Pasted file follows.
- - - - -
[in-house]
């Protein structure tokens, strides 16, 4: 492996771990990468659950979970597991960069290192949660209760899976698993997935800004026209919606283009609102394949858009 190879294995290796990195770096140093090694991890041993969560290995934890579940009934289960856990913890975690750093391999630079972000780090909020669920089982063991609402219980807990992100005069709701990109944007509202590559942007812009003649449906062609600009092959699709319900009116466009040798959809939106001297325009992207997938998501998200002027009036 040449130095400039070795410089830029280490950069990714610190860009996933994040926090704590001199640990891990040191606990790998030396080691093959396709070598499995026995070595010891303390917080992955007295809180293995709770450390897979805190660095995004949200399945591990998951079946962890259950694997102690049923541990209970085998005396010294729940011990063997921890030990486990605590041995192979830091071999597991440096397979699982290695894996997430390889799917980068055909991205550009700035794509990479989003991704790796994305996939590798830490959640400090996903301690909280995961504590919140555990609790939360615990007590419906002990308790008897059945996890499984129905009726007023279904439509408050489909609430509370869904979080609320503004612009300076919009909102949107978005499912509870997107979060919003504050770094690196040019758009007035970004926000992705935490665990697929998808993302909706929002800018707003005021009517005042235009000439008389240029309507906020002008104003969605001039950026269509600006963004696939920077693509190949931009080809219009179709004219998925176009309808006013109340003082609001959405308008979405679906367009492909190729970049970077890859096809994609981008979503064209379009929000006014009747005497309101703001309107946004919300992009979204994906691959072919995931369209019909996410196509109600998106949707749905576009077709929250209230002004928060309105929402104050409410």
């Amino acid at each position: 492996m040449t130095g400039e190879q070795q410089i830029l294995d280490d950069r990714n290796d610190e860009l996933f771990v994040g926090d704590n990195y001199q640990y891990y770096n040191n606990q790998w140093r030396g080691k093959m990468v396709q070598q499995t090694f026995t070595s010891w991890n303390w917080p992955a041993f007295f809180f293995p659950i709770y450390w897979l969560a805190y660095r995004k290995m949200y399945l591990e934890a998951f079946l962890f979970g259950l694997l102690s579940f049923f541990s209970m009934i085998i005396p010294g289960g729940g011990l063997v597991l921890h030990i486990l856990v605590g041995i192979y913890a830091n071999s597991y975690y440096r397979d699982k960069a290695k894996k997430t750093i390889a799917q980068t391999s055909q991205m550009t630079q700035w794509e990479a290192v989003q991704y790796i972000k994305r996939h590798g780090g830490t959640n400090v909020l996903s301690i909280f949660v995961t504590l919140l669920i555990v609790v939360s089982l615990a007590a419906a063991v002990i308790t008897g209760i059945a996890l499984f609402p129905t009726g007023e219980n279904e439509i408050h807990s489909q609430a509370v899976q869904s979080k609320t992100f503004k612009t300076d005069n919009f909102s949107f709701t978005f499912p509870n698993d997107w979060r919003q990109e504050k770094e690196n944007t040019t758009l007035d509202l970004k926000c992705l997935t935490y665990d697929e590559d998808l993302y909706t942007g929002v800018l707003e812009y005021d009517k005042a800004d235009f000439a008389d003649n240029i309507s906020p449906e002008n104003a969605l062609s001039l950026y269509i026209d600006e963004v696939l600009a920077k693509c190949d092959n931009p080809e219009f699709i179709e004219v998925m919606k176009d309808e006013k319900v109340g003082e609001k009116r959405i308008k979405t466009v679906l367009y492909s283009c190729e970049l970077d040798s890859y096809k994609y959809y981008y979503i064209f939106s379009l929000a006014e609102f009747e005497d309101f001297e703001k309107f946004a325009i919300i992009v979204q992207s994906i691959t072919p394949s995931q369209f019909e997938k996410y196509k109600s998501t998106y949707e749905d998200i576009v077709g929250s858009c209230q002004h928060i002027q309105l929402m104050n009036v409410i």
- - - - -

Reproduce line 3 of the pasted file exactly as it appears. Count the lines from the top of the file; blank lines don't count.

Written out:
């Amino acid at each position: 492996m040449t130095g400039e190879q070795q410089i830029l294995d280490d950069r990714n290796d610190e860009l996933f771990v994040g926090d704590n990195y001199q640990y891990y770096n040191n606990q790998w140093r030396g080691k093959m990468v396709q070598q499995t090694f026995t070595s010891w991890n303390w917080p992955a041993f007295f809180f293995p659950i709770y450390w897979l969560a805190y660095r995004k290995m949200y399945l591990e934890a998951f079946l962890f979970g259950l694997l102690s579940f049923f541990s209970m009934i085998i005396p010294g289960g729940g011990l063997v597991l921890h030990i486990l856990v605590g041995i192979y913890a830091n071999s597991y975690y440096r397979d699982k960069a290695k894996k997430t750093i390889a799917q980068t391999s055909q991205m550009t630079q700035w794509e990479a290192v989003q991704y790796i972000k994305r996939h590798g780090g830490t959640n400090v909020l996903s301690i909280f949660v995961t504590l919140l669920i555990v609790v939360s089982l615990a007590a419906a063991v002990i308790t008897g209760i059945a996890l499984f609402p129905t009726g007023e219980n279904e439509i408050h807990s489909q609430a509370v899976q869904s979080k609320t992100f503004k612009t300076d005069n919009f909102s949107f709701t978005f499912p509870n698993d997107w979060r919003q990109e504050k770094e690196n944007t040019t758009l007035d509202l970004k926000c992705l997935t935490y665990d697929e590559d998808l993302y909706t942007g929002v800018l707003e812009y005021d009517k005042a800004d235009f000439a008389d003649n240029i309507s906020p449906e002008n104003a969605l062609s001039l950026y269509i026209d600006e963004v696939l600009a920077k693509c190949d092959n931009p080809e219009f699709i179709e004219v998925m919606k176009d309808e006013k319900v109340g003082e609001k009116r959405i308008k979405t466009v679906l367009y492909s283009c190729e970049l970077d040798s890859y096809k994609y959809y981008y979503i064209f939106s379009l929000a006014e609102f009747e005497d309101f001297e703001k309107f946004a325009i919300i992009v979204q992207s994906i691959t072919p394949s995931q369209f019909e997938k996410y196509k109600s998501t998106y949707e749905d998200i576009v077709g929250s858009c209230q002004h928060i002027q309105l929402m104050n009036v409410i």